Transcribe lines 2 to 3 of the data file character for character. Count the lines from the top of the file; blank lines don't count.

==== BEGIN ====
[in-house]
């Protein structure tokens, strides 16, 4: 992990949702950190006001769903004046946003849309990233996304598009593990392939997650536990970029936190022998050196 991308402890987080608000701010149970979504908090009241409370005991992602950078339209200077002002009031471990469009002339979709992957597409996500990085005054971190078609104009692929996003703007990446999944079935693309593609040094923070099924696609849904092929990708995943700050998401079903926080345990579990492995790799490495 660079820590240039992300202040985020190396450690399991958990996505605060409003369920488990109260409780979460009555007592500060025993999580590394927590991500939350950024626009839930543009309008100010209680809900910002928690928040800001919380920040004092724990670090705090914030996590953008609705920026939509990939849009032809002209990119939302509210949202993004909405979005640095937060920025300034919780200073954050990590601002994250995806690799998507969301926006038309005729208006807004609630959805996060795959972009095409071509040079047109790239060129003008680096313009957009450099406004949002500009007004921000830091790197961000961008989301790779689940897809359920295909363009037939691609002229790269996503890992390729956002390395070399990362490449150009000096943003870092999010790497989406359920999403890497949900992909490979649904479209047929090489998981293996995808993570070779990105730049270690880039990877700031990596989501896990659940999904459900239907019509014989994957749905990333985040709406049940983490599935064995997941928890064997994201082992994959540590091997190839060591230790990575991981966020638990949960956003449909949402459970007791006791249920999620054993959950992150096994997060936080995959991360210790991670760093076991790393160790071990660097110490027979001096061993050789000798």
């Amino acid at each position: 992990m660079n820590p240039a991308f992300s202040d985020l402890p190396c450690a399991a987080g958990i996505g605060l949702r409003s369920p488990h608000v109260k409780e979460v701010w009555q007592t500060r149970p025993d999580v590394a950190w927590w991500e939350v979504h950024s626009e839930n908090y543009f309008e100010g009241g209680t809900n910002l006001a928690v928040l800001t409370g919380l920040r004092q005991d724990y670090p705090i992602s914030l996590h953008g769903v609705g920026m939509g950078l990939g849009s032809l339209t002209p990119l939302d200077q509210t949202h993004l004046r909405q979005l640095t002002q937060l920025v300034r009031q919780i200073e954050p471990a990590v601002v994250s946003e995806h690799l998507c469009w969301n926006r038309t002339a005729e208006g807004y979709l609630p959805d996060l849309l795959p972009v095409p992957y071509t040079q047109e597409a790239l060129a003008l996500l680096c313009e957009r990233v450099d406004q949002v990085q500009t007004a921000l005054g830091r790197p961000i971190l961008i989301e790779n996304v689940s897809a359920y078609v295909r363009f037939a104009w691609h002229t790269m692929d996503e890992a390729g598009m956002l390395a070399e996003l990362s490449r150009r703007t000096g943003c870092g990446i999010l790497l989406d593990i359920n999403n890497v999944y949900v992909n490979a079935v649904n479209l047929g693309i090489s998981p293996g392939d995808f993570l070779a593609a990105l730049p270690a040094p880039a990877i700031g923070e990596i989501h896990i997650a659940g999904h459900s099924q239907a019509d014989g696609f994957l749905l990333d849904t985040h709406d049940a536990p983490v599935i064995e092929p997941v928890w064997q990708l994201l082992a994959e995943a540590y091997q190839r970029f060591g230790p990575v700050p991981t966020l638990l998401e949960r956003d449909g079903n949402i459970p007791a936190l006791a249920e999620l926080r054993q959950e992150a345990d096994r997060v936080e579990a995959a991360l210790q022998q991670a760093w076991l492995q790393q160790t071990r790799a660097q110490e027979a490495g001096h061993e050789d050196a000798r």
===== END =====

């Protein structure tokens, strides 16, 4: 992990949702950190006001769903004046946003849309990233996304598009593990392939997650536990970029936190022998050196 991308402890987080608000701010149970979504908090009241409370005991992602950078339209200077002002009031471990469009002339979709992957597409996500990085005054971190078609104009692929996003703007990446999944079935693309593609040094923070099924696609849904092929990708995943700050998401079903926080345990579990492995790799490495 660079820590240039992300202040985020190396450690399991958990996505605060409003369920488990109260409780979460009555007592500060025993999580590394927590991500939350950024626009839930543009309008100010209680809900910002928690928040800001919380920040004092724990670090705090914030996590953008609705920026939509990939849009032809002209990119939302509210949202993004909405979005640095937060920025300034919780200073954050990590601002994250995806690799998507969301926006038309005729208006807004609630959805996060795959972009095409071509040079047109790239060129003008680096313009957009450099406004949002500009007004921000830091790197961000961008989301790779689940897809359920295909363009037939691609002229790269996503890992390729956002390395070399990362490449150009000096943003870092999010790497989406359920999403890497949900992909490979649904479209047929090489998981293996995808993570070779990105730049270690880039990877700031990596989501896990659940999904459900239907019509014989994957749905990333985040709406049940983490599935064995997941928890064997994201082992994959540590091997190839060591230790990575991981966020638990949960956003449909949402459970007791006791249920999620054993959950992150096994997060936080995959991360210790991670760093076991790393160790071990660097110490027979001096061993050789000798």
């Amino acid at each position: 992990m660079n820590p240039a991308f992300s202040d985020l402890p190396c450690a399991a987080g958990i996505g605060l949702r409003s369920p488990h608000v109260k409780e979460v701010w009555q007592t500060r149970p025993d999580v590394a950190w927590w991500e939350v979504h950024s626009e839930n908090y543009f309008e100010g009241g209680t809900n910002l006001a928690v928040l800001t409370g919380l920040r004092q005991d724990y670090p705090i992602s914030l996590h953008g769903v609705g920026m939509g950078l990939g849009s032809l339209t002209p990119l939302d200077q509210t949202h993004l004046r909405q979005l640095t002002q937060l920025v300034r009031q919780i200073e954050p471990a990590v601002v994250s946003e995806h690799l998507c469009w969301n926006r038309t002339a005729e208006g807004y979709l609630p959805d996060l849309l795959p972009v095409p992957y071509t040079q047109e597409a790239l060129a003008l996500l680096c313009e957009r990233v450099d406004q949002v990085q500009t007004a921000l005054g830091r790197p961000i971190l961008i989301e790779n996304v689940s897809a359920y078609v295909r363009f037939a104009w691609h002229t790269m692929d996503e890992a390729g598009m956002l390395a070399e996003l990362s490449r150009r703007t000096g943003c870092g990446i999010l790497l989406d593990i359920n999403n890497v999944y949900v992909n490979a079935v649904n479209l047929g693309i090489s998981p293996g392939d995808f993570l070779a593609a990105l730049p270690a040094p880039a990877i700031g923070e990596i989501h896990i997650a659940g999904h459900s099924q239907a019509d014989g696609f994957l749905l990333d849904t985040h709406d049940a536990p983490v599935i064995e092929p997941v928890w064997q990708l994201l082992a994959e995943a540590y091997q190839r970029f060591g230790p990575v700050p991981t966020l638990l998401e949960r956003d449909g079903n949402i459970p007791a936190l006791a249920e999620l926080r054993q959950e992150a345990d096994r997060v936080e579990a995959a991360l210790q022998q991670a760093w076991l492995q790393q160790t071990r790799a660097q110490e027979a490495g001096h061993e050789d050196a000798r």